Analysis of CD24 expression in in vitro cells by qRT-PCR confirmed that SK-N-AS/CD24 stable cells yielded a 50-fold increase in expression compared with either VO or WT cells (Fig. 5C; Supplementary Fig. S6A and S6B). Although this is a robust increase, it is still less than half the expression observed in WT IMR-32, SMS-KAN, or SMS-KANR cells (Supplementary Fig. S2; ref. 36). Consequently, the in vivo VO tumors revealed an expression increase of approximately 20- to 30-fold in CD24 compared with their in vitro counterparts, comparable to the expression change seen previously between WT cells and tumors (Figs. 2B and 3F; Supplementary Figs. S2 and S6A). However, what was most surprising was the result of SK-N-AS/CD24 in vivo expression. These tumors appeared to further upregulate the expression of CD24 by nearly 300% of that observed in the SK-N-AS/CD24 cells in vitro (Fig. 5C; Supplementary Fig. S6C), suggesting that the native mechanisms that endogenously upregulated the WT and VO tumors were also capable of doing so in the CD24-exogenously expressing tumors. Furthermore, it is important to point out that this additional increase in expression correlated with an enhanced tumor growth rate, implying that a supplementary native increase in CD24 expression in exogenously expressing stable cells offered a dose-dependent selective advantage in vivo.

The Stable Knockdown of CD24 Expression in IMR-32 Cells Negativity Regulates Tumorigenicity While Simultaneously Correlating with Increased Resistance to Cell Death Upon Treatment with ZIKV

Given that we examined the effect of exogenous addition of CD24 to a low-expressing neuroblastoma cell line (SK-N-AS), we also examined the impact of the loss of CD24 in a highly expressing neuroblastoma cell line. We generated a stable CD24 shRNA variant in IMR-32 cells and validated the knockdown by both qRT-PCR and Western blotting compared with a stable shRNA control variant and WT cells (Fig. 5D and E). Our data confirmed a >70% loss of mRNA and a significant loss of CD24 protein. We then generated an in vivo model using the IMR-32/CD24 shRNA stable cell line. However, despite consistent tumor formation detected in control cells in the murine host, no tumors could be established from the CD24 knockdown variant. Further adjustments were made with alternate shRNAs, injections of increased cellular load, and allowing for more than twice the time offered to WT and control cells for tumor formation. These conditions yielded no success, implying that the loss of CD24 from any of the shRNAs was likely responsible for the failure of the cells to remain tumorigenic in the murine host.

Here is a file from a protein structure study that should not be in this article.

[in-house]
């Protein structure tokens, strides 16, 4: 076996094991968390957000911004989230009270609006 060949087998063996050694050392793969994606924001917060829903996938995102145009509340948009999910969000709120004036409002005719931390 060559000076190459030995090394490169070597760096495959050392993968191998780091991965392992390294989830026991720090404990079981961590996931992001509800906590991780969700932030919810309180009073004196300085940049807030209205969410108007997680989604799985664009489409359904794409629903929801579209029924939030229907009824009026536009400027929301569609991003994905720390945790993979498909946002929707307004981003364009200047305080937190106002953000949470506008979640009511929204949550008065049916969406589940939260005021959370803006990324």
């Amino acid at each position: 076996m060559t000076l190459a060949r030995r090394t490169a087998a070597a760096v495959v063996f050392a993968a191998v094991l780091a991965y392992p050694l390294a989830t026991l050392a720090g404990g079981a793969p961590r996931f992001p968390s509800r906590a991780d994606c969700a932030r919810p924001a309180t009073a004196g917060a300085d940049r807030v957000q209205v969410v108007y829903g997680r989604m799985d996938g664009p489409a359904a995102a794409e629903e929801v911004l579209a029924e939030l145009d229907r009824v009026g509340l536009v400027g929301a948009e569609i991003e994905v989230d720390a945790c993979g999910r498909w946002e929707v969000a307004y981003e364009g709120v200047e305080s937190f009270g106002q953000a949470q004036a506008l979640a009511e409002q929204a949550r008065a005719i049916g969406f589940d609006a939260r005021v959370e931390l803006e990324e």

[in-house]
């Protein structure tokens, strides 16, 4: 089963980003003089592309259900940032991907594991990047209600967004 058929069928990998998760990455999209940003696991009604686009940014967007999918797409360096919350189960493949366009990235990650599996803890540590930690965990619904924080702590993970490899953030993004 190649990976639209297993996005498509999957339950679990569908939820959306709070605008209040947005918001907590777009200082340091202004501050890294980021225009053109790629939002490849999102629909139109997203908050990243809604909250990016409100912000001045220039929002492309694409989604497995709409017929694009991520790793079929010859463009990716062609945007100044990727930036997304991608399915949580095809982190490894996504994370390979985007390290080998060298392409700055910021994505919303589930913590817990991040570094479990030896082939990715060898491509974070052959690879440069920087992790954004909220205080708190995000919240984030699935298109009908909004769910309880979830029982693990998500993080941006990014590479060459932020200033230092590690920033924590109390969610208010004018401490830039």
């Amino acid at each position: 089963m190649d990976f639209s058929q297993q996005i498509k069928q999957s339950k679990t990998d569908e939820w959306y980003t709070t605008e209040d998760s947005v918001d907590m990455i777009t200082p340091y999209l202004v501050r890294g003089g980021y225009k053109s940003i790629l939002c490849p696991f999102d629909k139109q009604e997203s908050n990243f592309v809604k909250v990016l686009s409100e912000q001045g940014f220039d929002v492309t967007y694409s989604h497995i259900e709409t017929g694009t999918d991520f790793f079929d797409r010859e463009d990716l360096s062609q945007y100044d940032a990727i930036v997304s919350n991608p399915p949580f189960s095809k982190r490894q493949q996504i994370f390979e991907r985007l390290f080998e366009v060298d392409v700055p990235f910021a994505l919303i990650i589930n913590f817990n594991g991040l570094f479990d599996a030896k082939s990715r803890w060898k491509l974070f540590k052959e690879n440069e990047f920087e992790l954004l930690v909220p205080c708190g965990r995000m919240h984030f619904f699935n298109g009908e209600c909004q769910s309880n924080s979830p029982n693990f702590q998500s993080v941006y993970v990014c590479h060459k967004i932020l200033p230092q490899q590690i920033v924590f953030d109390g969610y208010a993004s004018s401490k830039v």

Consequently, we used in vitro modeling to assess the permissivity of this variant in response to ZIKV treatment. IMR-32/CD24 shRNA cells, shRNA control cells, and WT cells were infected with ZIKV at MOI of 0, 1, or 10 and examined over the course of 5 days (Fig. 5F). Bright-field imaging revealed that both WT and shRNA control cells yielded approximately 90% cell death by day 3 at an MOI of 1 and >95% cell death at an MOI of 10. By day 3, the CD24 shRNA stable cells showed only approximately 40% cell death at an MOI of 1 and approximately 60% cell death at an MOI of 10, indicating significant resistance to Zika viral killing. A quantitative assessment of cell death by a cytotoxicity assay confirmed a statistically significant suppression in the rate of cell death in the CD24 knockdown variant on days 2, 3, and 4, delaying nearly total cell death from day 3 to day 5, confirming that the stable loss of CD24 can confer resistance to ZIKV killing (Fig. 5G).

In Vivo Modeling of Human Neuroblastoma Tumors Confirms a Dramatic Survival Advantage for Zika Viral Therapy

Although our data validate the permissivity of human neuroblastoma tumors to ZIKV infection and correlate this infection with tumor cell death, this does not confirm that there is a survival advantage to the use of ZIKV treatment in the murine host. Therefore, we performed further in vivo modeling of human neuroblastoma tumors using IMR-32 cells to screen for indications of survival advantage. Tumors were treated with either ZIKV or vehicle once they reached an average size of approximately 300 mm3 and were measured periodically for tumor size (Fig. 6A; Supplementary Fig. S7A). The results revealed that at 28 days posttreatment, all vehicle-treated hosts had exited the study (due to tumor sizes in excess of 2,000 mm3), whereas the average remaining tumor size of the treated cohort was approximately 32 mm3. After 7 additional days, none of these tumors showed any significant growth, offering a final survival advantage of 100% over PBS-treated controls.

An in vivo comparison with SK-N-AS neuroblastoma tumors showed similar results (Fig. 6B; Supplementary Fig. S7B). By 19 days posttreatment, all vehicle-treated hosts had exited the study with tumor masses exceeding 2,000 mm3, whereas the ZIKV-treated cohort retained masses with an average size of only approximately 50 mm3. Seven days after this timepoint, no significant growth was observed in the treated tumors, conferring a final survival advantage of 100% compared with the vehicle-treated cohort.